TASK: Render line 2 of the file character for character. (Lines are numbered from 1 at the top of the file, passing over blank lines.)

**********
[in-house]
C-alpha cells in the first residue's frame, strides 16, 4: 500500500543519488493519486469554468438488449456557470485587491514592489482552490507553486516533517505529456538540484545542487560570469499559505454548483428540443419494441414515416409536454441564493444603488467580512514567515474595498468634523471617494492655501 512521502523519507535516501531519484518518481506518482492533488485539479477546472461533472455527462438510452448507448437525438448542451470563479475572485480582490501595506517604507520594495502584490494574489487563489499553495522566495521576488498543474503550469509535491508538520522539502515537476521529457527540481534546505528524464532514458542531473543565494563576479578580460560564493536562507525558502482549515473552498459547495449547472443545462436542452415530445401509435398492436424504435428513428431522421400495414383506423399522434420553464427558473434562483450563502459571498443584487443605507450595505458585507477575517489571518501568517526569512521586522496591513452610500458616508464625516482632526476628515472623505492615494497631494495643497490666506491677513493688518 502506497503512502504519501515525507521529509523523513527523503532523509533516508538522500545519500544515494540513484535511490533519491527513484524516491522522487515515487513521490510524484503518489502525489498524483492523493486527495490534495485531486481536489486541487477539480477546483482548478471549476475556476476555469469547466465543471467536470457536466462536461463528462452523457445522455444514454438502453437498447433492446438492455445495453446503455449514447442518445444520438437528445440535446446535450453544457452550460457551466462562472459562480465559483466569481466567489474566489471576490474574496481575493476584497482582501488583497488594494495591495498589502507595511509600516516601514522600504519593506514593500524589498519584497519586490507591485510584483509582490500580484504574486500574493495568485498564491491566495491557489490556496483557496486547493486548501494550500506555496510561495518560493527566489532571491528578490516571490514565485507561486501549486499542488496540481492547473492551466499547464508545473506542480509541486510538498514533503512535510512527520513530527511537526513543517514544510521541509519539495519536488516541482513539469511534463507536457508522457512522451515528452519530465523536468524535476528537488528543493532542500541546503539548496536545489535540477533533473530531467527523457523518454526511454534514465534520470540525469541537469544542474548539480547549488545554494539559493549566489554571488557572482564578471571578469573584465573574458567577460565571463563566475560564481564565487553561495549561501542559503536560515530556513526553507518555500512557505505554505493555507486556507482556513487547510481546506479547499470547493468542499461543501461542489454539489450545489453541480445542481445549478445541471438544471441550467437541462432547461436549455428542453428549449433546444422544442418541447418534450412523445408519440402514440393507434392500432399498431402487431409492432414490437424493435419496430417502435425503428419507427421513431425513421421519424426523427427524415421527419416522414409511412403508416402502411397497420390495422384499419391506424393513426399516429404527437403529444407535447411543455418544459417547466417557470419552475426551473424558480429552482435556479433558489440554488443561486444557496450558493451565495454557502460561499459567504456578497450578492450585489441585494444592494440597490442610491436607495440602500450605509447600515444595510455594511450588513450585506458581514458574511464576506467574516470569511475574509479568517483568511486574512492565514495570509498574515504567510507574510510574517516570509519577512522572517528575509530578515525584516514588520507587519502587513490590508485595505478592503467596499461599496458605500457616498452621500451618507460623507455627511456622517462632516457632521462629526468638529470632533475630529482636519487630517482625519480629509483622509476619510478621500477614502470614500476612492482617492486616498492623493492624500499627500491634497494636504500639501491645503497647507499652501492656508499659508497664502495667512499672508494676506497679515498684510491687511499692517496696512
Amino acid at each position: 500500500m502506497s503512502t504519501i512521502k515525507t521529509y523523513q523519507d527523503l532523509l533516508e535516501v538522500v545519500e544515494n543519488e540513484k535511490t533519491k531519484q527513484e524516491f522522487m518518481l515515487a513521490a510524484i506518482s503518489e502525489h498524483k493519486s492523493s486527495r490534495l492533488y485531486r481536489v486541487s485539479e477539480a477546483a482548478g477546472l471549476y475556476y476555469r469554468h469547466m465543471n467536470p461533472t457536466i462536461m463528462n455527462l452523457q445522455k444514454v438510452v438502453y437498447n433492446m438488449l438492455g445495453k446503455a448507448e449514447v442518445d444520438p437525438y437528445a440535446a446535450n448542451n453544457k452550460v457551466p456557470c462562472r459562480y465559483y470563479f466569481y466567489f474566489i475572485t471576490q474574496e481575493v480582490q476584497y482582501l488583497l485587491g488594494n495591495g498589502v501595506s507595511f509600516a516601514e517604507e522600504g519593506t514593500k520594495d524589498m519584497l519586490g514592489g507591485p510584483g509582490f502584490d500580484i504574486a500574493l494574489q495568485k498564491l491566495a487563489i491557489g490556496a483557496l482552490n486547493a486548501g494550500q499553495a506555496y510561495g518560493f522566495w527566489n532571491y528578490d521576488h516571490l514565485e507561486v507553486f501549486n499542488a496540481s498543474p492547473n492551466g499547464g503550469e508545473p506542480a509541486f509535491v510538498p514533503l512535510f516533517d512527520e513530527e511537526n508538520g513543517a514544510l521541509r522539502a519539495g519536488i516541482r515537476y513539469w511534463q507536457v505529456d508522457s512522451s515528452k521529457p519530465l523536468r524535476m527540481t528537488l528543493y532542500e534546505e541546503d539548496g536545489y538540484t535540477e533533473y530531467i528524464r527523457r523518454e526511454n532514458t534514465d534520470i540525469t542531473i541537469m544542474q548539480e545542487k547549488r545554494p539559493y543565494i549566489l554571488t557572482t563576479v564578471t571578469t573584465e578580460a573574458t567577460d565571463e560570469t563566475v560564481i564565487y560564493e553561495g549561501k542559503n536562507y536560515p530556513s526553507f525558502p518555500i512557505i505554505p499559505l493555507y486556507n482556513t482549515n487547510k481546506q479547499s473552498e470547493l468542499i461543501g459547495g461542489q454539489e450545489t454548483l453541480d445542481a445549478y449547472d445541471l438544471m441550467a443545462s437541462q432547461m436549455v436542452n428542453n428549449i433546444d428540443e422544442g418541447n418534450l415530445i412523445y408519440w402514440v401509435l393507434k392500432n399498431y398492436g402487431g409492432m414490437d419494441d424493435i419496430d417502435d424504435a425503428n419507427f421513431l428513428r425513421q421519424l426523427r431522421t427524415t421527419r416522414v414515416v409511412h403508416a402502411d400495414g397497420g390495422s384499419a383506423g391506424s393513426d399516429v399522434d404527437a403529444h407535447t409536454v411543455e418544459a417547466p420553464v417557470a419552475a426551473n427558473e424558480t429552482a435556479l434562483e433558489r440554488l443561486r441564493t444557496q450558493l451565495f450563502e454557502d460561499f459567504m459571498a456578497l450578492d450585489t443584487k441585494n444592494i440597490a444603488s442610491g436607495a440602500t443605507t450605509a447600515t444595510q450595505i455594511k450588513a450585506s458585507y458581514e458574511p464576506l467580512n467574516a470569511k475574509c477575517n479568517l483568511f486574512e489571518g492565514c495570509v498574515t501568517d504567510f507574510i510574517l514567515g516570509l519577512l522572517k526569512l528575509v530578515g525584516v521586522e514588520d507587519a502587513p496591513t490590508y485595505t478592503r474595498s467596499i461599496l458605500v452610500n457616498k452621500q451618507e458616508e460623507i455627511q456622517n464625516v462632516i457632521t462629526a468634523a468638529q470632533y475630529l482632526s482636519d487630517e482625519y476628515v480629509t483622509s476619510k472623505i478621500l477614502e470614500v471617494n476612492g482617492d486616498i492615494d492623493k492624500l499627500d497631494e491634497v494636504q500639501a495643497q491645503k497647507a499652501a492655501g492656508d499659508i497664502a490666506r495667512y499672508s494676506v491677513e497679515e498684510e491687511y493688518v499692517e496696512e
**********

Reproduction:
C-alpha cells in the first residue's frame, strides 16, 4: 500500500543519488493519486469554468438488449456557470485587491514592489482552490507553486516533517505529456538540484545542487560570469499559505454548483428540443419494441414515416409536454441564493444603488467580512514567515474595498468634523471617494492655501 512521502523519507535516501531519484518518481506518482492533488485539479477546472461533472455527462438510452448507448437525438448542451470563479475572485480582490501595506517604507520594495502584490494574489487563489499553495522566495521576488498543474503550469509535491508538520522539502515537476521529457527540481534546505528524464532514458542531473543565494563576479578580460560564493536562507525558502482549515473552498459547495449547472443545462436542452415530445401509435398492436424504435428513428431522421400495414383506423399522434420553464427558473434562483450563502459571498443584487443605507450595505458585507477575517489571518501568517526569512521586522496591513452610500458616508464625516482632526476628515472623505492615494497631494495643497490666506491677513493688518 502506497503512502504519501515525507521529509523523513527523503532523509533516508538522500545519500544515494540513484535511490533519491527513484524516491522522487515515487513521490510524484503518489502525489498524483492523493486527495490534495485531486481536489486541487477539480477546483482548478471549476475556476476555469469547466465543471467536470457536466462536461463528462452523457445522455444514454438502453437498447433492446438492455445495453446503455449514447442518445444520438437528445440535446446535450453544457452550460457551466462562472459562480465559483466569481466567489474566489471576490474574496481575493476584497482582501488583497488594494495591495498589502507595511509600516516601514522600504519593506514593500524589498519584497519586490507591485510584483509582490500580484504574486500574493495568485498564491491566495491557489490556496483557496486547493486548501494550500506555496510561495518560493527566489532571491528578490516571490514565485507561486501549486499542488496540481492547473492551466499547464508545473506542480509541486510538498514533503512535510512527520513530527511537526513543517514544510521541509519539495519536488516541482513539469511534463507536457508522457512522451515528452519530465523536468524535476528537488528543493532542500541546503539548496536545489535540477533533473530531467527523457523518454526511454534514465534520470540525469541537469544542474548539480547549488545554494539559493549566489554571488557572482564578471571578469573584465573574458567577460565571463563566475560564481564565487553561495549561501542559503536560515530556513526553507518555500512557505505554505493555507486556507482556513487547510481546506479547499470547493468542499461543501461542489454539489450545489453541480445542481445549478445541471438544471441550467437541462432547461436549455428542453428549449433546444422544442418541447418534450412523445408519440402514440393507434392500432399498431402487431409492432414490437424493435419496430417502435425503428419507427421513431425513421421519424426523427427524415421527419416522414409511412403508416402502411397497420390495422384499419391506424393513426399516429404527437403529444407535447411543455418544459417547466417557470419552475426551473424558480429552482435556479433558489440554488443561486444557496450558493451565495454557502460561499459567504456578497450578492450585489441585494444592494440597490442610491436607495440602500450605509447600515444595510455594511450588513450585506458581514458574511464576506467574516470569511475574509479568517483568511486574512492565514495570509498574515504567510507574510510574517516570509519577512522572517528575509530578515525584516514588520507587519502587513490590508485595505478592503467596499461599496458605500457616498452621500451618507460623507455627511456622517462632516457632521462629526468638529470632533475630529482636519487630517482625519480629509483622509476619510478621500477614502470614500476612492482617492486616498492623493492624500499627500491634497494636504500639501491645503497647507499652501492656508499659508497664502495667512499672508494676506497679515498684510491687511499692517496696512